Leadership · MISSIONS · Evangelism

Thanks for the Sacrifices

The week before the fourth of July I was in Philadelphia for a meeting with David Waltz, executive director of our partner state convention, Pennsylvania/South Jersey. Our time together was a productive experience. David is giving superb leadership to this relatively new convention. He has a servant’s heart, and I value our friendship.

Following the meeting time, Bobby DuBois and I took a quick tour of the historic downtown area where the founding of our nation took place. The grand experiment of democracy in this country came to the forefront in these hallowed halls of history. As we walked, we could hear the voices of reenactors of such famous people as Benjamin Franklin tell the story of how freedom was birthed in America.
On our way home, we crowded into a plane filled to capacity with holiday travelers trying to get to their destinations in time to celebrate the fourth. The flight to Atlanta was delayed for a relatively brief period of time due to the challenges of servicing so many people.

Before we boarded I had noticed a Marine in full dress uniform, standing erect and poised for a ceremonial duty. When we landed, a flight attendant politely asked us to remain seated for a few minutes to allow this Marine sergeant to deplane and to escort the flag-draped coffin of a fallen comrade. With the exception of one man, everyone remain seated. I could not determine whether the man stood in defiance or for some other reason. However, for a few minutes an airplane loaded to capacity with travelers expressed their gratitude for the sacrifice made by this Marine heading home to his earthly resting place.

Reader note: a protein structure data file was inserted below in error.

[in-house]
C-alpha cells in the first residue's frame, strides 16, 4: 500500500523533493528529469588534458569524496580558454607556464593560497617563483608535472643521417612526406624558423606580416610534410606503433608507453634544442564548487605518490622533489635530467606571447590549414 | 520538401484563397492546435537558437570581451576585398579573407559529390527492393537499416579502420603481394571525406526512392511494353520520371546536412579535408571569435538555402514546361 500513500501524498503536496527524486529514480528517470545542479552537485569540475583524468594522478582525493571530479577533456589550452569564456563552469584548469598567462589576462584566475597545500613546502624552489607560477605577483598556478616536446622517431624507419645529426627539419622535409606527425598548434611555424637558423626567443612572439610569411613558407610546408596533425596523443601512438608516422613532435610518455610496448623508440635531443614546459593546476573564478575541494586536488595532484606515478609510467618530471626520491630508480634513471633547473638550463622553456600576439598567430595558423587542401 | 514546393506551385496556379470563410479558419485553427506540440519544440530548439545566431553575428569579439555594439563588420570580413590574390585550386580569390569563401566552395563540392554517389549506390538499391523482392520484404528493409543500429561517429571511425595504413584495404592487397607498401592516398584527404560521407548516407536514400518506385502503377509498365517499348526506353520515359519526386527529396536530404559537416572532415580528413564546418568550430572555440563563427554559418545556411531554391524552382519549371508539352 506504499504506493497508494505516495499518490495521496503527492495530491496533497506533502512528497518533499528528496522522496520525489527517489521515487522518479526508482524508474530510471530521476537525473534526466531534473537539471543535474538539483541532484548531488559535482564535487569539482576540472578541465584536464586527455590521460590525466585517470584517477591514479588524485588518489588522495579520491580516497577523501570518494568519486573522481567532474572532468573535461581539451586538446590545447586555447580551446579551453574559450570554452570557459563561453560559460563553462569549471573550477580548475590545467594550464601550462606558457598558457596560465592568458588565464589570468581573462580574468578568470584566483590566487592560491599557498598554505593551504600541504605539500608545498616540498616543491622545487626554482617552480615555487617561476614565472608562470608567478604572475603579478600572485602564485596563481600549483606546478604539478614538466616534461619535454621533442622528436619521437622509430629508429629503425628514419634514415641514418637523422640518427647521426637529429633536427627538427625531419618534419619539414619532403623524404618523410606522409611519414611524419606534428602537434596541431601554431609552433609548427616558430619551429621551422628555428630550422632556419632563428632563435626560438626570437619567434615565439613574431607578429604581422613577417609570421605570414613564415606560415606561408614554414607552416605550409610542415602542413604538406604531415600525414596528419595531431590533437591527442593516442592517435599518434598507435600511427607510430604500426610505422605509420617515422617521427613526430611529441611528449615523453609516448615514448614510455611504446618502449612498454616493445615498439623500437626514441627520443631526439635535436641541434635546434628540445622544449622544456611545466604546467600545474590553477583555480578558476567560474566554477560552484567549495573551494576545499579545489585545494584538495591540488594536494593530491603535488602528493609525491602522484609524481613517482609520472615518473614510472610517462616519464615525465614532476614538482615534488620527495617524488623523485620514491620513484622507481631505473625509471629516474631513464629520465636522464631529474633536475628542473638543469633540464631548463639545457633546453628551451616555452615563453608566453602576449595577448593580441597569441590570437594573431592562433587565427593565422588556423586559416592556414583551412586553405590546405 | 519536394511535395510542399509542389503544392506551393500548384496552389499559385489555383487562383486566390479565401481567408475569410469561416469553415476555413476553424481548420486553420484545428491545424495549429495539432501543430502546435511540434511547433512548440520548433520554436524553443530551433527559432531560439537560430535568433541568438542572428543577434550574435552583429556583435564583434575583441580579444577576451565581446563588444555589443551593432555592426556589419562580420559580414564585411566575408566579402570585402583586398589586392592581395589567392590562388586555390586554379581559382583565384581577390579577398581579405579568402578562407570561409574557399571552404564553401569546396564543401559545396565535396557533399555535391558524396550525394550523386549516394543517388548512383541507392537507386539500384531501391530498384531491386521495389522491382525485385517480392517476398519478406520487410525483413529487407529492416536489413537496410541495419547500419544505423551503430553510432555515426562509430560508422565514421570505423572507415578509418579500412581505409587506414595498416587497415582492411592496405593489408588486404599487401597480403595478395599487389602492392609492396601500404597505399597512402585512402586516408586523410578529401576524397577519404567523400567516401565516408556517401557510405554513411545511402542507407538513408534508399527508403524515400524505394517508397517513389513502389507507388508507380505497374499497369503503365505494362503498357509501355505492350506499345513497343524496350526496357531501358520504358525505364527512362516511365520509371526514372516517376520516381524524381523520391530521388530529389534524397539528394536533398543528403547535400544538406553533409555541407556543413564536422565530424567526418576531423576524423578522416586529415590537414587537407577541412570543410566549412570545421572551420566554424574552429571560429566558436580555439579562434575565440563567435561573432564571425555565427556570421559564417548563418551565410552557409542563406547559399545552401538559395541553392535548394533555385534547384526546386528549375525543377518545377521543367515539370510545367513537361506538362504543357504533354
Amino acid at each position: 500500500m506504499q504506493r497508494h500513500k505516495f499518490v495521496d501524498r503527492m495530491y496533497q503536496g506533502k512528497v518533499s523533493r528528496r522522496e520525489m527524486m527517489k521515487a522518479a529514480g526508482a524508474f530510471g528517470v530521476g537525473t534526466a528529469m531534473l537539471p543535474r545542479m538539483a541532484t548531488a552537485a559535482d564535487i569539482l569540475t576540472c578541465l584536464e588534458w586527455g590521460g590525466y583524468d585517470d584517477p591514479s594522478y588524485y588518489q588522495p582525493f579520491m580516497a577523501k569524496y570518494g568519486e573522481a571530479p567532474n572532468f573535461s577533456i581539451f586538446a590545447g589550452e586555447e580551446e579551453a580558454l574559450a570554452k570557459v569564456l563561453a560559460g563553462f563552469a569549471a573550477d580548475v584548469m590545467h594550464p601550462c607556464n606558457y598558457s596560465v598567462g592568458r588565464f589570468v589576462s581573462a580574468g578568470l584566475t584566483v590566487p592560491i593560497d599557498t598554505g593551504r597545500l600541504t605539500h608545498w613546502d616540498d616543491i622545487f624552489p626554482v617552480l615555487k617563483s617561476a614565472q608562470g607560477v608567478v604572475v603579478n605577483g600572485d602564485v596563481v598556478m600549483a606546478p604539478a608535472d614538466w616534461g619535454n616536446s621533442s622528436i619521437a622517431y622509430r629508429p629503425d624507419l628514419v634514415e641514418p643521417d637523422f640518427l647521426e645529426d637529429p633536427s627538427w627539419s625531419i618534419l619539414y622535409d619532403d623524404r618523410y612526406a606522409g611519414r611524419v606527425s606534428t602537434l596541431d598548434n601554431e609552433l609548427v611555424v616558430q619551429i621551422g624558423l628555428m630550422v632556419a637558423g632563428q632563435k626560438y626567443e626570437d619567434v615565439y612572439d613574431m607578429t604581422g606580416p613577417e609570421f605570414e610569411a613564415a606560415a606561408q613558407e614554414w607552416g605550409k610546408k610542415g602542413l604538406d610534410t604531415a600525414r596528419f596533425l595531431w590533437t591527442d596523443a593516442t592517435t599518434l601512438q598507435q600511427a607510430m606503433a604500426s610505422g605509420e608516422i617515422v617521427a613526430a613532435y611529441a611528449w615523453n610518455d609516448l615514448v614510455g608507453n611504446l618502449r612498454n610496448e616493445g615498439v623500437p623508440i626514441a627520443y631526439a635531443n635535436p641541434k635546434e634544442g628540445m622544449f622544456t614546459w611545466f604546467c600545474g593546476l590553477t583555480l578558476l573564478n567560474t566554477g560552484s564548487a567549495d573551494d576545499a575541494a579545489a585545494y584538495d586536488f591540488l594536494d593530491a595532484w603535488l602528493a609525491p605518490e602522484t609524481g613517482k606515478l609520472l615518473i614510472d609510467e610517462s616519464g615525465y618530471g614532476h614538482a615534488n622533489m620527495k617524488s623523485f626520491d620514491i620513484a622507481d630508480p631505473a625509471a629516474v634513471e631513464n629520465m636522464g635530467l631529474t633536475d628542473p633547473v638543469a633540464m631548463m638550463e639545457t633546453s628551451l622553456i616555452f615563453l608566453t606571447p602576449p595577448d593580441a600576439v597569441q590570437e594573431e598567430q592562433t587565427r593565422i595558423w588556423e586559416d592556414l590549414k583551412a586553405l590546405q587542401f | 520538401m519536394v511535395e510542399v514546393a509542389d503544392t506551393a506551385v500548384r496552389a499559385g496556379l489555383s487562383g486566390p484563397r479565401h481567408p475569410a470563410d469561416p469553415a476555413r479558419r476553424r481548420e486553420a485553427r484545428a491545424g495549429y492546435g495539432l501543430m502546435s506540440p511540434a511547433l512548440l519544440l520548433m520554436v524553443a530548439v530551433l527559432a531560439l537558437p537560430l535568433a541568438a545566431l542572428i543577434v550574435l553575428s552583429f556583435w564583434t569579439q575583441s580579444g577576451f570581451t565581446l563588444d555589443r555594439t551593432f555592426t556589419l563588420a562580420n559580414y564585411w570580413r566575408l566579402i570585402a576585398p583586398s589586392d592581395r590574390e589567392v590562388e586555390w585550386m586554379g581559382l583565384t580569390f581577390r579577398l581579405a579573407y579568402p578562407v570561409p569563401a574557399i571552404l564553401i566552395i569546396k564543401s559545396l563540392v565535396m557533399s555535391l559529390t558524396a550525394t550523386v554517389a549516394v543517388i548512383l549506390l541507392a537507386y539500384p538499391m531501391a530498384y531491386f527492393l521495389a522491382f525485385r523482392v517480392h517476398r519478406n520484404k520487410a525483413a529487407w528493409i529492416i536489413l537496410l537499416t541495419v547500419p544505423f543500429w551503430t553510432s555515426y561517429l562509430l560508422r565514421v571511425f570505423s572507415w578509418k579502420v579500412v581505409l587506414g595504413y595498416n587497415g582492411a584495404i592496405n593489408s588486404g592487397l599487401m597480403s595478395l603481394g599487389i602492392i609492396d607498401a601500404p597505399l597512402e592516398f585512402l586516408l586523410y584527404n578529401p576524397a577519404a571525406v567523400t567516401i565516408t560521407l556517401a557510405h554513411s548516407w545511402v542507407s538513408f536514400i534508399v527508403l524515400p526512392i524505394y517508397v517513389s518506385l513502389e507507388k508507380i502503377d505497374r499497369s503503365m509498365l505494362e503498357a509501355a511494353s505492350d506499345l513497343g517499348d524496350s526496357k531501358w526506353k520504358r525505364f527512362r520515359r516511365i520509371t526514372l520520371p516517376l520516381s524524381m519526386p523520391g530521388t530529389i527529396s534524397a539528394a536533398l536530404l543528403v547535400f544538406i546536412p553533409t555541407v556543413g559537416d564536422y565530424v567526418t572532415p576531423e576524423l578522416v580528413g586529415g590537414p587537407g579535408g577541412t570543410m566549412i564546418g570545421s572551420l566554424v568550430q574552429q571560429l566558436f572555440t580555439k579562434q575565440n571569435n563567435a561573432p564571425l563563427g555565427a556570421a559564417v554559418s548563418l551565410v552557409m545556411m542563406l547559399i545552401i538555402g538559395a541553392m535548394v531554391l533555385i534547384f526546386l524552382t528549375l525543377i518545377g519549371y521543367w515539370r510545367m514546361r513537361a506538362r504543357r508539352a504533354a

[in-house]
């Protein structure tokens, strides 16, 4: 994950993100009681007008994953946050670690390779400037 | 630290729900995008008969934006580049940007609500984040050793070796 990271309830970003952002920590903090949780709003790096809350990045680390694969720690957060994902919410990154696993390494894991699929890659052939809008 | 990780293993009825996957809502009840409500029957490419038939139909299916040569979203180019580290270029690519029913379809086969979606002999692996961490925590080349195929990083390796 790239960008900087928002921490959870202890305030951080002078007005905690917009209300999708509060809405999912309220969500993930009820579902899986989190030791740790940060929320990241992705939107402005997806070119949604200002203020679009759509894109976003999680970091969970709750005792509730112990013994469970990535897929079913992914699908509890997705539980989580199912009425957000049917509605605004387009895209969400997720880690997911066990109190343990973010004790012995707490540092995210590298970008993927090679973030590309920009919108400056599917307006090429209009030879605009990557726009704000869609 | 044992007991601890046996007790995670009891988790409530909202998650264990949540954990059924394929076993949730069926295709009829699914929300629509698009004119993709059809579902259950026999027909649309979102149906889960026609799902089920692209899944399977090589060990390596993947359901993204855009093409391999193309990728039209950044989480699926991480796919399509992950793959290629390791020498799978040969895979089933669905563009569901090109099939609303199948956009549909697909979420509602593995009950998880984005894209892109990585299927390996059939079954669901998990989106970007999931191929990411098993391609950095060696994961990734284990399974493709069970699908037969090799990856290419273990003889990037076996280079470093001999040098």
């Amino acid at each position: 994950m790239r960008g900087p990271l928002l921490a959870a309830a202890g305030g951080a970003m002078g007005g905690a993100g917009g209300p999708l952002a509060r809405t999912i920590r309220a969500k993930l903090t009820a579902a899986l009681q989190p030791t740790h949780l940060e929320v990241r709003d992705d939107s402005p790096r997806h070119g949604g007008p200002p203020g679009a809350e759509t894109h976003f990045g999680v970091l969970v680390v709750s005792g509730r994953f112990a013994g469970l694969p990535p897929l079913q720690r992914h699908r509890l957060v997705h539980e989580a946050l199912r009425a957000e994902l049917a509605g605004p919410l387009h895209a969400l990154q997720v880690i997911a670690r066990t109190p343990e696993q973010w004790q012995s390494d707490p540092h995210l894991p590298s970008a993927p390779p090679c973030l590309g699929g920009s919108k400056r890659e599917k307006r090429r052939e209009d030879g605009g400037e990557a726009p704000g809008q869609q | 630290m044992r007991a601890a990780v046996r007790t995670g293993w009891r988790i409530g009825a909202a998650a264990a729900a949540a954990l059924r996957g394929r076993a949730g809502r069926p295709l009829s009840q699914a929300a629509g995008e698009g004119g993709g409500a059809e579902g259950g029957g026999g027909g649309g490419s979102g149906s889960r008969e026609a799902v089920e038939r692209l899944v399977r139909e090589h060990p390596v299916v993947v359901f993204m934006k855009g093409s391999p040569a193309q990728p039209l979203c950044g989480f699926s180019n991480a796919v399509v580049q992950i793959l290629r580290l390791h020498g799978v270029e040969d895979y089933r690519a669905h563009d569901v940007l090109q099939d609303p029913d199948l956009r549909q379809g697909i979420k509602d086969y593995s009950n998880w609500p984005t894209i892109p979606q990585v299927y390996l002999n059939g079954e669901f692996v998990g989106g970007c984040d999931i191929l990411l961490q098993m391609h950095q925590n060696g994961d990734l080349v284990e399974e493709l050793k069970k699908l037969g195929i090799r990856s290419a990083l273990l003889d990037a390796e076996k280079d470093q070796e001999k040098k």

As I sat in my seat watching the smartly dressed young Marine deplane to attend to his duties formally escorting one of his own, my mind went back to the streets of Philadelphia. I could hear the voices of the Founding Fathers declare their allegiance to the cause of freedom, and I uttered a brief prayer of thanksgiving for the sacrifices made so we could live freely and worry about being on time for the commitments for the fourth of July. The fourth of July took on new meaning for me in those moments of reflection.

All of a sudden my concern about time simply evaporated. I thought about the grief-stricken family awaiting the remains of their loved one. I pictured thousands of young military personnel far away from home in harm’s way, and I felt an overwhelming sense of gratitude for those who have served in the military, past and present, from Valley Forge to Baghdad. To these heroes I say thanks for giving us a free country. As Benjamin Franklin famously said, “We have given you a republic, if you can keep it.”

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